Even in a squalid prison cell on death row, the 14-year-old Christian boy sentenced to hang for insulting Islam isn't safe, his defense attorney said Sunday.

"I am very, very apprehensive," the attorney, Hina Jilani, told The Associated Press in a telephone interview from Lahore."That's why we want to get this trial over as soon as possible. His safety is a real source of tension."Salamat Masih's appeal hearing resumes Monday in the Lahore High Court.

Salamat never leaves the cell he shares with his uncle, Rehmat Masih, 40, also sentenced to hang for allegedly writing anti-Islamic graffiti on a mosque wall in 1993. Salamat's other cellmate is a convicted murderer.

A filthy hole in a corner of the cell is the bathroom, said Bishop Samuel Azariah, of the multi-denominational Church of Pakistan, following a visit with Salamat on Sunday.

"The conditions are really bad," he said. "The food is bad. It smells and it's not very hygienic."

A third person accused in the case, Manzoor Masih, was shot and killed outside a Lahore court last April as he waited for his police protection to arrive.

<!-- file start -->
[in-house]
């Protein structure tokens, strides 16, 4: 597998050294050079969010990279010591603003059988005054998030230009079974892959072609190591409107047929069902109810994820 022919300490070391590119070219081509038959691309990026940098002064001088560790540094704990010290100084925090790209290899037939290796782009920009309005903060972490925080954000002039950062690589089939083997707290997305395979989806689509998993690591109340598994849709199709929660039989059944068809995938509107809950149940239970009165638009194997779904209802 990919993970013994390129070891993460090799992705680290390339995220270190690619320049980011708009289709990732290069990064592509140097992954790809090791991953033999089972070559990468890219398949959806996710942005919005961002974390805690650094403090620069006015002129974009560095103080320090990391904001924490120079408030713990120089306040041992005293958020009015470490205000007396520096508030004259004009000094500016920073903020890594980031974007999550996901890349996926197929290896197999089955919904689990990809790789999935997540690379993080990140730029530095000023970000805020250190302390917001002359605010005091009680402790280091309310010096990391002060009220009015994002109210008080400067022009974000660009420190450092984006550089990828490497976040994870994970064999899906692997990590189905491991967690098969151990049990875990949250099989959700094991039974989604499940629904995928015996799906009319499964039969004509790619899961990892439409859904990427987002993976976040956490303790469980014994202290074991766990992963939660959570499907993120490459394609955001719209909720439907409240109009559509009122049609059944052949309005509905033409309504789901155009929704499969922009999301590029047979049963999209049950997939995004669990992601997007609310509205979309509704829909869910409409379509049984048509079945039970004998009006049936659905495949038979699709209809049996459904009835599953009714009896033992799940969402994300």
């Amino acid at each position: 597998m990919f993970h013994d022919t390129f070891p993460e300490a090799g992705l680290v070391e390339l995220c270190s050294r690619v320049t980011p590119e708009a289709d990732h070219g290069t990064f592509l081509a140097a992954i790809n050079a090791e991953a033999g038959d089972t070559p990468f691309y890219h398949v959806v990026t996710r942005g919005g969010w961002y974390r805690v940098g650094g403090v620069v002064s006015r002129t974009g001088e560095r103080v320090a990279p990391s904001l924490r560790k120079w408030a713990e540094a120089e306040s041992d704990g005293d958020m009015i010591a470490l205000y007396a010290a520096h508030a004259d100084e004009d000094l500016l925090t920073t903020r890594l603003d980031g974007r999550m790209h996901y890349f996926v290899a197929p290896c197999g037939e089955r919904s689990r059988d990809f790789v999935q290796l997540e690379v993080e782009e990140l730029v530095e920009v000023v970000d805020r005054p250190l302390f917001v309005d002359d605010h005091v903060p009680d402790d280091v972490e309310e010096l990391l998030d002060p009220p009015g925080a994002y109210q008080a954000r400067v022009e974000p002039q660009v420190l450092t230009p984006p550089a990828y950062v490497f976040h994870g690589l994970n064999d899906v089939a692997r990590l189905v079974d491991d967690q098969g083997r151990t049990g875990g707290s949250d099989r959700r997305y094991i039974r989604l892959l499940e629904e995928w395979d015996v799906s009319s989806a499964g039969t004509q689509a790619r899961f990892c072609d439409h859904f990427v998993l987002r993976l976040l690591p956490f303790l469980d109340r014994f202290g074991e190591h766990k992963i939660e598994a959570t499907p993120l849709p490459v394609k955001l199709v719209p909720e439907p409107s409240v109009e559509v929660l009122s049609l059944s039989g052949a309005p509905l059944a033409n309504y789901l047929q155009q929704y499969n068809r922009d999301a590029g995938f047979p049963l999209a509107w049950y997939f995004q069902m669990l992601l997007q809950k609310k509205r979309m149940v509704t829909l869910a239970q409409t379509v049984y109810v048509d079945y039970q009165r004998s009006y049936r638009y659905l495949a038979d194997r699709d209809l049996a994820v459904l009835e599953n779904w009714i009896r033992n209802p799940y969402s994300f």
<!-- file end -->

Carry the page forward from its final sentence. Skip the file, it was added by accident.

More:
Just a year ago in the same cell bloc where Salamat has been spending his days since his conviction nearly a week ago, another inmate accused of blasphemy was killed, said Jilani. No one was ever arrested.

Human rights organizations, including Amnesty International, have sharply criticized Pakistan's blasphemy laws introduced in the 1980s by military dictator Gen. Mohammed Zia-ul Haq.

There are about 2 million Christians in Pakistan. Most of the country's 130 million people are Sunni Muslims.

Prime Minister Benazir Bhutto has expressed shock at the death sentence, but said she won't intervene.

Watched closely by militant Muslims, the case has underlined the apparent weakness of Bhutto's government to deal with Pakistan's small, but vocal extremists.